Thursday, October 09, 2008

 

When Kindness Feels Like a Slap in the Face

When I picked Mina up from kindergarten this afternoon, her teacher asked me to wait to speak with her. I step aside and my pulse quickens as I try to imagine what mistake I have made as the teacher individually bids farewell to to the remaining members of the class. On Tuesday we had a parent-teacher conference and everything went well. Toshi even asked if he really needs to come with me all the time, because I seem to understand everything and do most of the talking. I ask Mina if she knows what her teacher wants to talk to me about. She shakes her head. Finally her teacher approaches, pulls a flyer out of her apron and tells me that the the principal thought I might find this information useful. It is an advertisement for free Japanese lessons for foreigners organized by the city. "We aren't saying that you have to go; we just thought you might be interested." Oh. Oh, well, thank you so very much and please thank the principal for her kindness as well. Oh, look there she is now, I can thank her personally myself. Thank you, thank you, really, thank you. We walk through the gate, turn the corner, and here they come, predictable as ever, the tears that advertise my shame to the world. Yes, I did say that as soon as Sam enters preschool I hope that I will have more time to study and yes, I am always complaining about how crap my Japanese is and I do realize that I apologize every other day for my inability to speak Japanese properly, but that is part of speaking Japanese properly! I swear, I am trying as hard as I possibly can. First, I want to give up. Just forget it. I can speak Japanese well enough to communicate. My Japanese is not pretty, but it is functional. Who cares? Then, I want to set unrealistic goals for myself. I'll show them. I am going to pass the first level of the Japanese language proficiency test if it kills me (and it just might, the test is that difficult). Then, I face the facts. I am embarrassed that I have lived in this country for nine years, I am not fluent in the language and it shows. If I know myself at all, I will probably turn off the computer, wipe the running mascara off my cheeks and dig out the old textbooks. Still, this blow to my confidence could not come at a worse time. Next month I have to sit through two interviews in Japanese. One with the principal mentioned above, who so kindly expressed her concern for my deficiency. The other with the principal of the elementary school, who also happens to be a Catholic nun. So much for letting go of my security blanket (aka: Toshi).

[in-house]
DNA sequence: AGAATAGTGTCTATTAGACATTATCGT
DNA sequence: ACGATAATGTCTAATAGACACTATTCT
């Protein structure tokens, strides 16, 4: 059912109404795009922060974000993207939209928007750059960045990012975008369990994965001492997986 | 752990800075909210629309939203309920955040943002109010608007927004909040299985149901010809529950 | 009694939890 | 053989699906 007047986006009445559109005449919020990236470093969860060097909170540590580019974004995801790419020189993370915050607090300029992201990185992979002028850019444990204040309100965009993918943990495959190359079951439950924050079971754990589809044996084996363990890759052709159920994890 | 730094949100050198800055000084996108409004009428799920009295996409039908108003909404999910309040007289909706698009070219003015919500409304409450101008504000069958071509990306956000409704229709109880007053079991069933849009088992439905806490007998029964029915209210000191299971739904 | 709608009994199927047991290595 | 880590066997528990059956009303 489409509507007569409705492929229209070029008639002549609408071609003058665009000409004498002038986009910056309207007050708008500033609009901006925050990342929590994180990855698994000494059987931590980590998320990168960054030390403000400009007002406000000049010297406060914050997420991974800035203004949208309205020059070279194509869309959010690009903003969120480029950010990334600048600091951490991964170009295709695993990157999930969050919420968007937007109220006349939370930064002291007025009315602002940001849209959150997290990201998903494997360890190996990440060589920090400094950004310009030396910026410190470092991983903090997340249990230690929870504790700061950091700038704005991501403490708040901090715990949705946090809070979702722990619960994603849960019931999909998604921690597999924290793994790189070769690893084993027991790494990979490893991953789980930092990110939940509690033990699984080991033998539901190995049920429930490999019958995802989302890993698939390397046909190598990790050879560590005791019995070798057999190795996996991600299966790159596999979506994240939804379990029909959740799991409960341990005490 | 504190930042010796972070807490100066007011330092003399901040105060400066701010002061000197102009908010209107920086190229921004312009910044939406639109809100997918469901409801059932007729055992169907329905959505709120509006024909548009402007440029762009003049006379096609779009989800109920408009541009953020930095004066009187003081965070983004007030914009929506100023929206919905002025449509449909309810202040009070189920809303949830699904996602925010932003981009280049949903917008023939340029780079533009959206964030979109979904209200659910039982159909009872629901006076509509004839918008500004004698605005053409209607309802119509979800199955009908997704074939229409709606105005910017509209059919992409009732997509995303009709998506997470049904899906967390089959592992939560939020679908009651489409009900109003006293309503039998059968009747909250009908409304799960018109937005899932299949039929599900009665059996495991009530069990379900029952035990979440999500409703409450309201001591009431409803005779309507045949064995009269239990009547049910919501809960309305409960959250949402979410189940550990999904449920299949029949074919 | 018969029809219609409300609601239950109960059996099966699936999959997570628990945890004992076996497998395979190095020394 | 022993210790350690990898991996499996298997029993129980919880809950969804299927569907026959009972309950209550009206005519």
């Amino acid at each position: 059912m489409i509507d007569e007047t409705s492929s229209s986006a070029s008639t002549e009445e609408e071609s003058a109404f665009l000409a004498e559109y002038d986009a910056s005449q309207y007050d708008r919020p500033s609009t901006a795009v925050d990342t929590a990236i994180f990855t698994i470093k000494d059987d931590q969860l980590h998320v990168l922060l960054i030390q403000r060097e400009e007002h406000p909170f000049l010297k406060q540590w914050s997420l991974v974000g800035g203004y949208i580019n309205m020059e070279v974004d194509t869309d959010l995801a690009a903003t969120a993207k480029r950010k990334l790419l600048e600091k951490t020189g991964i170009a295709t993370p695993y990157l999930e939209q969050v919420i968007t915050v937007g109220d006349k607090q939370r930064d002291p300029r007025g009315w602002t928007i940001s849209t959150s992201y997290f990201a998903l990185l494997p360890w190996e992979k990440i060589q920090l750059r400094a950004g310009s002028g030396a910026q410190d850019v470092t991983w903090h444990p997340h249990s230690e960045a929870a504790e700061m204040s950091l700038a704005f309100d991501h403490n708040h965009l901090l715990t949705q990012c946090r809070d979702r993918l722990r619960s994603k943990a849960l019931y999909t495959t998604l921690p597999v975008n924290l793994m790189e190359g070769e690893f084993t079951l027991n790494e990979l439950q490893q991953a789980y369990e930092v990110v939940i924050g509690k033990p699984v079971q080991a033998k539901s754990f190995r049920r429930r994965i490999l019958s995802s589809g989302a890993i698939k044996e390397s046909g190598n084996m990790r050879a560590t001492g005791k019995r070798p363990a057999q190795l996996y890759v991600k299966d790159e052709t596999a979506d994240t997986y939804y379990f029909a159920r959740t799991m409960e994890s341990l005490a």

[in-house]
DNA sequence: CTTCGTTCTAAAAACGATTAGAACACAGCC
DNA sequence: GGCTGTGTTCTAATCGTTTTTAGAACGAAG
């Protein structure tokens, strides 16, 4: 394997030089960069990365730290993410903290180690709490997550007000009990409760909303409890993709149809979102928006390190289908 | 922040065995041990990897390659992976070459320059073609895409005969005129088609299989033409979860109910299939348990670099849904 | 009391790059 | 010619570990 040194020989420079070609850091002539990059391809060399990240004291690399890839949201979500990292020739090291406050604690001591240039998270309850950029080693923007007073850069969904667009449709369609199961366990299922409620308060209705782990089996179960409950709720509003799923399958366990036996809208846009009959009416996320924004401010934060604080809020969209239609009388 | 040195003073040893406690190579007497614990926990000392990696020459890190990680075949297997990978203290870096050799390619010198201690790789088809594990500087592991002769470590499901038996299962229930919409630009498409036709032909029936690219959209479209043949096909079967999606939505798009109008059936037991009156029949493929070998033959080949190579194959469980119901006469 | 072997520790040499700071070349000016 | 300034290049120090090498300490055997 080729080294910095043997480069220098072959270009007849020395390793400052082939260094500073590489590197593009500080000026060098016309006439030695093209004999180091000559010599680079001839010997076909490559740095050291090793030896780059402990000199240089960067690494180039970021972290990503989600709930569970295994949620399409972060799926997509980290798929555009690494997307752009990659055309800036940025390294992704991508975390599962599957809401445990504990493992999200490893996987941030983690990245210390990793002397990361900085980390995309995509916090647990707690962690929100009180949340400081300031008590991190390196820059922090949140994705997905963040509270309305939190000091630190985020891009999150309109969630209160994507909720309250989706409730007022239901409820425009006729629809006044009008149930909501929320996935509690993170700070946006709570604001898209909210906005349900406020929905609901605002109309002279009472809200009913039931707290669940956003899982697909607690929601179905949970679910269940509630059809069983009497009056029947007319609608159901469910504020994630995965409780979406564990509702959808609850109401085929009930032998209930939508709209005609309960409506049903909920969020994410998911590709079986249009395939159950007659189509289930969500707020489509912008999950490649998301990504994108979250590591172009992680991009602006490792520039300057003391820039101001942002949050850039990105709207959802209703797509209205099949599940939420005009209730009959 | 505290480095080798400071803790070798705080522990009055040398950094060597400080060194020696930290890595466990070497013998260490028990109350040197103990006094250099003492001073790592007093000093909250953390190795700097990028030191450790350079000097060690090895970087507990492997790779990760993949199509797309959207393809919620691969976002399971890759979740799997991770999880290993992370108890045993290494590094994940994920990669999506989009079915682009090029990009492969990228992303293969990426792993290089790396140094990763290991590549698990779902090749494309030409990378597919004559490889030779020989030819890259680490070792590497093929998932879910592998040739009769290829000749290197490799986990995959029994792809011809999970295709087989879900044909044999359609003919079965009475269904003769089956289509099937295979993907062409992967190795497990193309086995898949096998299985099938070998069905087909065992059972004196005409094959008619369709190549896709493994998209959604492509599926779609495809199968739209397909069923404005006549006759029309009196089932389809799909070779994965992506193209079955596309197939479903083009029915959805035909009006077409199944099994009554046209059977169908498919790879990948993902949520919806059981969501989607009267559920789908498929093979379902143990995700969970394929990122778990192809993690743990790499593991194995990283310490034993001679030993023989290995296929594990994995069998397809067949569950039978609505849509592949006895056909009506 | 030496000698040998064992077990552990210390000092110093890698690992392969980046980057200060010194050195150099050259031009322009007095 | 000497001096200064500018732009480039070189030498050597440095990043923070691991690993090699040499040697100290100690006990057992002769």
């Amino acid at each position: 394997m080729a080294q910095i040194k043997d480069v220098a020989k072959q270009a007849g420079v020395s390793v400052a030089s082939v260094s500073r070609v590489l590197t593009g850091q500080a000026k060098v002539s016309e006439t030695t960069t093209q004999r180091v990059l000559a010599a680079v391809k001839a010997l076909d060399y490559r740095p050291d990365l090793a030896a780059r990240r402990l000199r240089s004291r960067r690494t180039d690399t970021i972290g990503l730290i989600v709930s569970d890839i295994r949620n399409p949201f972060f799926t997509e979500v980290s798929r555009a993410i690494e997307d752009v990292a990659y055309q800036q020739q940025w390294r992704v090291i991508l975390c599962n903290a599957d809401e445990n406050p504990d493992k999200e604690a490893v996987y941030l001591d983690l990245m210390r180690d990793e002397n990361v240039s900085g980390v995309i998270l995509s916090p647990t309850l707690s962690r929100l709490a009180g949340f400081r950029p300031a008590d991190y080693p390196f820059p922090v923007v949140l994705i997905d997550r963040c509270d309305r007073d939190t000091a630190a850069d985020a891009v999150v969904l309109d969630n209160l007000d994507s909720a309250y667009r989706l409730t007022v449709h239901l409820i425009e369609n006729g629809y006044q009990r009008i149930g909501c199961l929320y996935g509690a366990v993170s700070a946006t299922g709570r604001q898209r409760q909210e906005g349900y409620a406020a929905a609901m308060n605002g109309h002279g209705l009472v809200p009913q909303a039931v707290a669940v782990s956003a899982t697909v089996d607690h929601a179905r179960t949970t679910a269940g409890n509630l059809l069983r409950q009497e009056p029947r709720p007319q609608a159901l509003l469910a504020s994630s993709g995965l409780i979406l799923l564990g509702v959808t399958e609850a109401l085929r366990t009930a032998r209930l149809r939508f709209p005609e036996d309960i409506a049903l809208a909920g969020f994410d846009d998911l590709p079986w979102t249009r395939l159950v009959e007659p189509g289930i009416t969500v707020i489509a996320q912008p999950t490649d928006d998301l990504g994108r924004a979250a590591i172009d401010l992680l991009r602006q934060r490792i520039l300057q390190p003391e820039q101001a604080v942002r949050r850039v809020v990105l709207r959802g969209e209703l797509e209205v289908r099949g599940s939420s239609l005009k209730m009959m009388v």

Comments:
Oh my dear, you have worked SO hard. And this is the middle of a long stretch without a visit home. I hear you, I really do.
Here's something to consider: Toshi's suggestion that you go to the interviews on your own is a definite vote of confidence in you.
And... maybe it's an improvement that the teachers aren't squealing "nihongo ga JOOZU!" every time you say ohayoo. They know you are in it for the long haul, and they are trying to help. I know, it's so twisted I don't know if you can even call it backhanded. Me, I've seen an inkling of how far you've come, and I think you are amazing. Love you!
 
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